In court hearings stretching back two decades in Pittsburgh and nationwide, FBI agents swore to federal judges that they must remain mum on a controversial surveillance program that nets large amounts of cellphone and Internet traffic to keep criminals from figuring out how to evade the electronic dragnet.
A Pittsburgh Tribune-Review investigation found that the bureau goes to even greater lengths to hide the cost of gear and projects designed to snare the electronic signals of cellphones, tablet computers and other devices that rely on wireless technology.
In nearly 5,000 pages of heavily redacted documents the Tribune obtained under a Freedom of Information Act request, FBI censors blotted out the types and names of wireless interceptors the agency purchases, how much it spends on them and even the identities of vendors who supply the technology.
“It's taxpayer money, so taxpayers have a right to know how it's being spent,” said Neil Gordon, an investigator at the Washington-based nonprofit Project On Government Oversight.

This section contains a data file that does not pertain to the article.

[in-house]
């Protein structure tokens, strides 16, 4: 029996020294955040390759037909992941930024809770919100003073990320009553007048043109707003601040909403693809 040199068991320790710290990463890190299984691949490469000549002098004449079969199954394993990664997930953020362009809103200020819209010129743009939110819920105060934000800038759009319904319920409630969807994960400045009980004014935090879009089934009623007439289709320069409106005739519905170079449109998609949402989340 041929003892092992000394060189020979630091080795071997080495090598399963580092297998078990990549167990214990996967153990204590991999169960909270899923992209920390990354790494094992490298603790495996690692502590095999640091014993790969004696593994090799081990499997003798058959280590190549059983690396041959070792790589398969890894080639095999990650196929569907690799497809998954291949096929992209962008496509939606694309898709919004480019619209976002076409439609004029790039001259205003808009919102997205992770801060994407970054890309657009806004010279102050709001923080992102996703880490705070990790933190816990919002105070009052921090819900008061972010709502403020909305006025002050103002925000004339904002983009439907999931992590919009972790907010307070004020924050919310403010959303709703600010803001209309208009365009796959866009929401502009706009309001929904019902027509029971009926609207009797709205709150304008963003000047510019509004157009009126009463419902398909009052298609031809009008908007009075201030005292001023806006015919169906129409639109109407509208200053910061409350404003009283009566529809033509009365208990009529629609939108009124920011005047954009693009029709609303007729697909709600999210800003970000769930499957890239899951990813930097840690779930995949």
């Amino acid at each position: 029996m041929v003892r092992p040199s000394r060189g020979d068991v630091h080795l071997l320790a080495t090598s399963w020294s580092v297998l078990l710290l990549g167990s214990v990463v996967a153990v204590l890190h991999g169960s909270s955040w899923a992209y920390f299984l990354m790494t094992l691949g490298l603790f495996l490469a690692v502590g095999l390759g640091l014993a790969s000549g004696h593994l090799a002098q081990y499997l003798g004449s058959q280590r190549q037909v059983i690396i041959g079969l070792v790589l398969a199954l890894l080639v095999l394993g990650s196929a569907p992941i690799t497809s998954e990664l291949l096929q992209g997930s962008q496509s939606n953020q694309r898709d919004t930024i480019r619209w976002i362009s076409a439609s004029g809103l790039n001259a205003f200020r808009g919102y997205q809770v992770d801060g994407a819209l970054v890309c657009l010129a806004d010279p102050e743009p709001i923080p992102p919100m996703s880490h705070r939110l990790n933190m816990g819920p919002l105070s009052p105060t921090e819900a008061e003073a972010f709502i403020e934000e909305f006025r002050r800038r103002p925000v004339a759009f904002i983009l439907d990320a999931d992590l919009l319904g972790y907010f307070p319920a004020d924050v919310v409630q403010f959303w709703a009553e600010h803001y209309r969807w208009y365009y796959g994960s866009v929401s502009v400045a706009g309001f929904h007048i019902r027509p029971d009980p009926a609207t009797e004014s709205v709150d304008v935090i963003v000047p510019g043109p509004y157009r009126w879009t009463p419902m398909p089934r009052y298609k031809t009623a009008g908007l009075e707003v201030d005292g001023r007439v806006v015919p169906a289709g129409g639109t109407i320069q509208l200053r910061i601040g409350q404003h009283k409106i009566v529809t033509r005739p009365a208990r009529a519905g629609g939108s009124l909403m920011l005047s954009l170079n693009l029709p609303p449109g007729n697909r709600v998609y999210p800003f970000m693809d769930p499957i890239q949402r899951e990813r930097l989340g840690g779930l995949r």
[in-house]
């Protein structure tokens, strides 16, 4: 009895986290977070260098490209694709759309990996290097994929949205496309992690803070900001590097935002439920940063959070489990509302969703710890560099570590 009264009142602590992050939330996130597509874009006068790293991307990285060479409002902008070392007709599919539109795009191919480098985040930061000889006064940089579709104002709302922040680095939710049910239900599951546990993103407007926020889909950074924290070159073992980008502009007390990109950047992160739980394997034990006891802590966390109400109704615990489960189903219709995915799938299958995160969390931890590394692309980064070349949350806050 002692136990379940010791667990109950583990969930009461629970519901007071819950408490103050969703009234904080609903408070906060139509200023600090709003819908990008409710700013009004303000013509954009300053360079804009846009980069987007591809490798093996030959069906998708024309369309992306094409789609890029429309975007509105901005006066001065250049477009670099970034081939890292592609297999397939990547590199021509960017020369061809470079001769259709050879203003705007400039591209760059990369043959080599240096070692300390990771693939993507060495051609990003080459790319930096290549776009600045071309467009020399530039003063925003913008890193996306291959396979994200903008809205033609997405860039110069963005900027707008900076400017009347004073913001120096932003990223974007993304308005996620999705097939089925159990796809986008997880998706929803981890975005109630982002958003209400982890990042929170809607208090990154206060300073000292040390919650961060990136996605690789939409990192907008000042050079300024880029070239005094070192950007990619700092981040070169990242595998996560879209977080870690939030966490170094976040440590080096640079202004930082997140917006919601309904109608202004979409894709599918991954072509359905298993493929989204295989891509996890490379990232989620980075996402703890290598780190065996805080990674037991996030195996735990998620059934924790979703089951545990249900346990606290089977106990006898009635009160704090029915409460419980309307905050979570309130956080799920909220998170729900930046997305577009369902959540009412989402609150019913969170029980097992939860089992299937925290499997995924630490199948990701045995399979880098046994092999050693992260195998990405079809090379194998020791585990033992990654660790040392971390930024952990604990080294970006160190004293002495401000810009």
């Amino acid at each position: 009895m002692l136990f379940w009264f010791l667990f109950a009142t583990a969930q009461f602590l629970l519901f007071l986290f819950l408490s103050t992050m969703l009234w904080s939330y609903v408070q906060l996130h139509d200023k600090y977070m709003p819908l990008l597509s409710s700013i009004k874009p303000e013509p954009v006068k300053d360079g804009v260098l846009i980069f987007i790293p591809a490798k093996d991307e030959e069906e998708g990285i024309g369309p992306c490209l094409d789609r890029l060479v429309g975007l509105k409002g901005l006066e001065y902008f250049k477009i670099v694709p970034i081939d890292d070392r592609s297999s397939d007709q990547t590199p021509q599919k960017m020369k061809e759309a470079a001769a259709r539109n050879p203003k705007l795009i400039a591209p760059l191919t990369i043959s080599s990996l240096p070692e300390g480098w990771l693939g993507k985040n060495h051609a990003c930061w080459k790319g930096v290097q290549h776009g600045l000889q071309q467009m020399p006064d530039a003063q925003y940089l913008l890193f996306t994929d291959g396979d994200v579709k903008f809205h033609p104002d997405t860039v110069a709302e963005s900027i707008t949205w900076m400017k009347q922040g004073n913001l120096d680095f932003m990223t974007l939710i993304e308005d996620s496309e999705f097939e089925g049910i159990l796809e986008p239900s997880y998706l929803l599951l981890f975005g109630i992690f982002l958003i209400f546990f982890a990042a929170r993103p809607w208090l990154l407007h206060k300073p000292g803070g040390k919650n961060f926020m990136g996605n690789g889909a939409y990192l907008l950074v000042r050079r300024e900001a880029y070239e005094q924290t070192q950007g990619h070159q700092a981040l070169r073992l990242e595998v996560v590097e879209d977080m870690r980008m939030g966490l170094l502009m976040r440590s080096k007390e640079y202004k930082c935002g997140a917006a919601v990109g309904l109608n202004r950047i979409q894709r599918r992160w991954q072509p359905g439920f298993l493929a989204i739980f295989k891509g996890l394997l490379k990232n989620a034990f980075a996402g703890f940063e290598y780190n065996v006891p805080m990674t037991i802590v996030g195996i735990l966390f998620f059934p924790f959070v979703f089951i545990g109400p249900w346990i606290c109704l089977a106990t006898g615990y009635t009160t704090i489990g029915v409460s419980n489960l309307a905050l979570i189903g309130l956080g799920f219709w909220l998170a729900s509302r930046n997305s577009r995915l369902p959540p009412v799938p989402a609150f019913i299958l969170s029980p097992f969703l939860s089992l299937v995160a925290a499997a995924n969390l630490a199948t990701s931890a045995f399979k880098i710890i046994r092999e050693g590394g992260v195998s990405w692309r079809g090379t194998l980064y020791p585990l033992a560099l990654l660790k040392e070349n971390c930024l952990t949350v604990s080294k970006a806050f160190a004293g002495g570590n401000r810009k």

FBI spokesman Christopher M. Allen wrote in an email that all redactions were lawful and designed to keep criminals from learning secrets about the technology.
He declined to comment on any issues the Tribune raised.
The censorship in the FBI files appears to fit into a larger agency strategy to keep classified the entire process of procuring cell site simulators.
The chief tactic involves relying on no-bid purchasing contracts, regardless of the steep price tag for goods and services, according to internal files.
A 2003 order to an unnamed company, for example, indicated that there would be “no advertisement” on upcoming FBI contracting in order to cloak news about the technology. Another message said no competitors would be “given the opportunity to express written or oral interest in this procurement,” even when those companies could provide the technology, perhaps at cheaper prices.
FBI officials repeatedly used “sole source justification” as the reason for keeping the procurement process secret — a decision that forced the agency to buy “brand name only” equipment at retail prices, according to the files. Those who sell the surveillance technology to the FBI or consult on purchases must sign nondisclosure agreements, which were heavily redacted in the files provided to the Tribune.
The FBI's sole-source policy continued long into procurement programs, the files reveal, even when applied to development projects plagued with cost overruns or delays.